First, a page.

How can Vevo not be profitable?
That’s what Rio Caraeff said in the "Financial Times". That "We hope to be
profitable in a fairly short number of years."
Let me see… You aggregate already produced videos, which in any event are on
a different balance sheet, you make a deal with YouTube wherein 80-90% of
your content is streamed on that site, and you collect advertising, this is
the holy grail of Vevo, AND YOU’RE STILL NOT MAKING MONEY??
Did you read the "Fast Company" story on Warner Music? Now you’ve got to
read anything in the straight media about the music business with a giant
grain of salt, because these reporters are usually just that, collecting
information, with no underlying understanding of the business they’re
reporting on. But, there are some interesting statistics revealed.
making up 30% of its revenues worldwide and 47% in the United States.
(Sources say that at Atlantic, digital music approaches 60%.) Overall revenue
is steady at more than $3 billion annually and margins are up. In comparison,
Universal Music’s revenue last quarter dropped 13% and digital music sales
Declining Album Sales
In other words, Warner is focusing on the future and Universal, the so-called
behemoth, is living in the dark ages.
Lucian Grainge can’t arrive soon enough. Vevo is the last hurrah of Doug
Morris? If Vevo is a victory lap, bring back Tiffany and Boyz II Men.
Now there are a couple of mainstream reporters who follow the music business
on a regular basis and do get it right. One is Ethan Smith of the "Wall
Street Journal". Today Mr. Smith reports that Warner Music, a Vevo hold-out,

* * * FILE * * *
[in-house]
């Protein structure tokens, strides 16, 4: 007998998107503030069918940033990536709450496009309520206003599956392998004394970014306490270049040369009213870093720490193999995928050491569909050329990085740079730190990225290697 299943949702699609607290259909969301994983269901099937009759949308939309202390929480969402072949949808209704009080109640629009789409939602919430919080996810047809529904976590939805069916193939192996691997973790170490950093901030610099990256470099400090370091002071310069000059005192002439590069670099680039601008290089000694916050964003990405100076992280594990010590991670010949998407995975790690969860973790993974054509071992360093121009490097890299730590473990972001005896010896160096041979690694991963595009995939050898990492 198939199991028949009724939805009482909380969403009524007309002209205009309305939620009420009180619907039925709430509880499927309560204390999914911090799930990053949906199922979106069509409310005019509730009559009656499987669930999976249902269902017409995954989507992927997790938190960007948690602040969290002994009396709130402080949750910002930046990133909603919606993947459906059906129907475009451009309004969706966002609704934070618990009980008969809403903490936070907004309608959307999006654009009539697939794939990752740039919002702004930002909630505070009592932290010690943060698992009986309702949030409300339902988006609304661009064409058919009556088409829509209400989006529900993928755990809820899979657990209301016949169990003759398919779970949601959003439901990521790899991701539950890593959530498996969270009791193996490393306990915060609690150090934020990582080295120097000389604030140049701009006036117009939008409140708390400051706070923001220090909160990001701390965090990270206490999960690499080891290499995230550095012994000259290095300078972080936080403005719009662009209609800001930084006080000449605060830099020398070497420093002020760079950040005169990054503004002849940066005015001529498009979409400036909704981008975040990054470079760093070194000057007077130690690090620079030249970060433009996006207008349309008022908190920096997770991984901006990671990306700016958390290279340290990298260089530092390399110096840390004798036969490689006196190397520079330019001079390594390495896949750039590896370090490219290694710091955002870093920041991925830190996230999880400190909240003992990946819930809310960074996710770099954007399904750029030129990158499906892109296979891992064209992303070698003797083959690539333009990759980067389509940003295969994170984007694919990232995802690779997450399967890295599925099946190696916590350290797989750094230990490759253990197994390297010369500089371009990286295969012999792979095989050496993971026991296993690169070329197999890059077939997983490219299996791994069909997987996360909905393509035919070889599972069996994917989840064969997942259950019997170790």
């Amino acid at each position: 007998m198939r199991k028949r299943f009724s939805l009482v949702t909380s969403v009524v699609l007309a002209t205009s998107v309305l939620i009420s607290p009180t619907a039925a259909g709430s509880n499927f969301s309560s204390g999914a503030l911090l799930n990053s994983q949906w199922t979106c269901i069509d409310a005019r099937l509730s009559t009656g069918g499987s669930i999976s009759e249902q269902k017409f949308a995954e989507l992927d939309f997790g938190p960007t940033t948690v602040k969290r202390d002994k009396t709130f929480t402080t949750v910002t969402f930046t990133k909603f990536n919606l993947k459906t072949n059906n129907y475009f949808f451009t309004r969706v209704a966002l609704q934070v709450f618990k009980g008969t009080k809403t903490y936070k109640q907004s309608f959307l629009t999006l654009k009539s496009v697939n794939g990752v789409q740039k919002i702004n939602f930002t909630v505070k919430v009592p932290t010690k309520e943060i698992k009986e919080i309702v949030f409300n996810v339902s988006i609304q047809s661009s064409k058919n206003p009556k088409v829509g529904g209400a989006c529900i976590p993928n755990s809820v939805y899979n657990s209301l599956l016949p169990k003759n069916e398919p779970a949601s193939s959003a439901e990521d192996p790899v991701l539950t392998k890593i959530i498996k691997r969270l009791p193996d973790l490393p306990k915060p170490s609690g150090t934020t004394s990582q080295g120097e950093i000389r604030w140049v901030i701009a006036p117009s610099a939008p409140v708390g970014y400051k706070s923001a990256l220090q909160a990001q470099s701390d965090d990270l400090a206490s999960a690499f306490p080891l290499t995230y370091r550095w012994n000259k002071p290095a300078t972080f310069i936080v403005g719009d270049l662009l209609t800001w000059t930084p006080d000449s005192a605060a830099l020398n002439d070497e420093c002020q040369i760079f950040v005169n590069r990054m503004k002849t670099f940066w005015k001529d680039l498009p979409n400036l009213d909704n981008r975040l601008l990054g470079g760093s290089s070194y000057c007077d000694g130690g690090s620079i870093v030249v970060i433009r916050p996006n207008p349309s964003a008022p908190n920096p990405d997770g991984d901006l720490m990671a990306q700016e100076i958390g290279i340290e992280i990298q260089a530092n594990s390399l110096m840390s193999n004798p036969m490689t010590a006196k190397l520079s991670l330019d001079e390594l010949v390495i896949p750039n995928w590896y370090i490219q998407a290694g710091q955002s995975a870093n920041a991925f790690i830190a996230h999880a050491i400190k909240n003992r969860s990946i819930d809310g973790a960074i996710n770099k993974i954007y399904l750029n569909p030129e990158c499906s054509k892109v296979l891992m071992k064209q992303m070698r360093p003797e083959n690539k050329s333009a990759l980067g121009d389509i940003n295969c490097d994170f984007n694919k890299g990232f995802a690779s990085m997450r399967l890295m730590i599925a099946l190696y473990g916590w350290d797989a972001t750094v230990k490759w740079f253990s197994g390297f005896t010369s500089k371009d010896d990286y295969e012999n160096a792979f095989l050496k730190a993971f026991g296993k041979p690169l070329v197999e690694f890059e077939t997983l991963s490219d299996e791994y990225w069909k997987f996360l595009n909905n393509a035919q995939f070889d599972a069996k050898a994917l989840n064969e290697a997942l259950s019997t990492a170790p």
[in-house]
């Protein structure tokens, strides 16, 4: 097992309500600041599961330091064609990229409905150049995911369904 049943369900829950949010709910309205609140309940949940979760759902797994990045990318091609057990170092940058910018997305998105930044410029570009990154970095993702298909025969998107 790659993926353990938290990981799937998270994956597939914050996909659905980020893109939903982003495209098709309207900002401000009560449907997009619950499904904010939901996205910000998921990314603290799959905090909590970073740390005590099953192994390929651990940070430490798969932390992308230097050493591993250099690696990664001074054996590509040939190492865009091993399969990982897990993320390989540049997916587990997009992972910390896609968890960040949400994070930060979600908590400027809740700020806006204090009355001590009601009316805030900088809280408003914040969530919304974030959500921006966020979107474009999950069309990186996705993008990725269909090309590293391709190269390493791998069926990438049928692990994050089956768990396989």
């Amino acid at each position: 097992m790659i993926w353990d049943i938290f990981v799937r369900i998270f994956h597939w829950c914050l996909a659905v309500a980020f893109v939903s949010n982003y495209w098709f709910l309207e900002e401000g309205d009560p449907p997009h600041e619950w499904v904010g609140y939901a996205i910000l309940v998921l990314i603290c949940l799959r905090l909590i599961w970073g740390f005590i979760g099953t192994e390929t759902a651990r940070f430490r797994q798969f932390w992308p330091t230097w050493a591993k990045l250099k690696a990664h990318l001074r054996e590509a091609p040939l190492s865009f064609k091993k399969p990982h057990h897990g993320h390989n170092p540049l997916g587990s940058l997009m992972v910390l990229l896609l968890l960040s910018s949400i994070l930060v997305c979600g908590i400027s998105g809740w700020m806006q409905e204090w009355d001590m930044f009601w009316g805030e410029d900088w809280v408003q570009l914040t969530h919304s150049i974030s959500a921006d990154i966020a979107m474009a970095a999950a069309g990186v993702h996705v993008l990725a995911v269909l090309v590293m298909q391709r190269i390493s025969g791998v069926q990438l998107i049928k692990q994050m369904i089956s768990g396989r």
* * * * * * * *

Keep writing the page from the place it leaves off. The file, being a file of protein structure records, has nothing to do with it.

just made a deal with MTV to sell ads for its videos.
Ads With Its Videos"
Let’s start with infrastructure. Vevo has forty ad salespeople and MTV has
150 selling online ads. Furthermore, MTV promised to put Warner videos at
the head of the class, giving them preferential treatment at its outlets.
Sure, the devil is in the details, but it appears that Warner’s the winner
here. Edgar and Lyor’s company has OUTSOURCED the function as opposed to
building in-house infrastructure. Vevo, should be making money now! This
isn’t artist development, sites live and die essentially overnight online.
Something is wrong with Vevo, it’s top-heavy or there’s just not enough money
in online video or…
But it goes deeper. The music industry has been run by Universal, a giant
that controls the new neutered RIAA and bullies its compatriots. And you’ve
got the moribund Sony throwing in, (sure, they got lucky with Susan Boyle,
but beneath the surface, there’s almost nothing there, fire everybody and put
Barry Weiss in charge and give it a go, then again, Weiss is clueless when it
comes to digital) and the supposed forward-thinkers at EMI making a deal too.
And you wonder why the major labels are in trouble. They missed file-
trading, they’re going to end up with a cloud-based track system which brings
in less revenue than a cheap subscription scheme, and they’re still peddling
overpriced CDs and trying to crack down on ISPs.
Finland makes broadband a ‘legal right’
and you’ve got wankers at Universal lobbying to cut off traders’ access.
Tell me how you’re going to win this one? I can’t have Internet access
because the copyright bullies are mad at me! Huh? Let’s see how the Supreme
Court comes down on this. Meanwhile, you’ll never get legislation, or it
will take years, longer than it does for Vevo to be profitable, to enact a
law and meanwhile you’ll have missed the future.
The future is now.
At least Warner realizes this.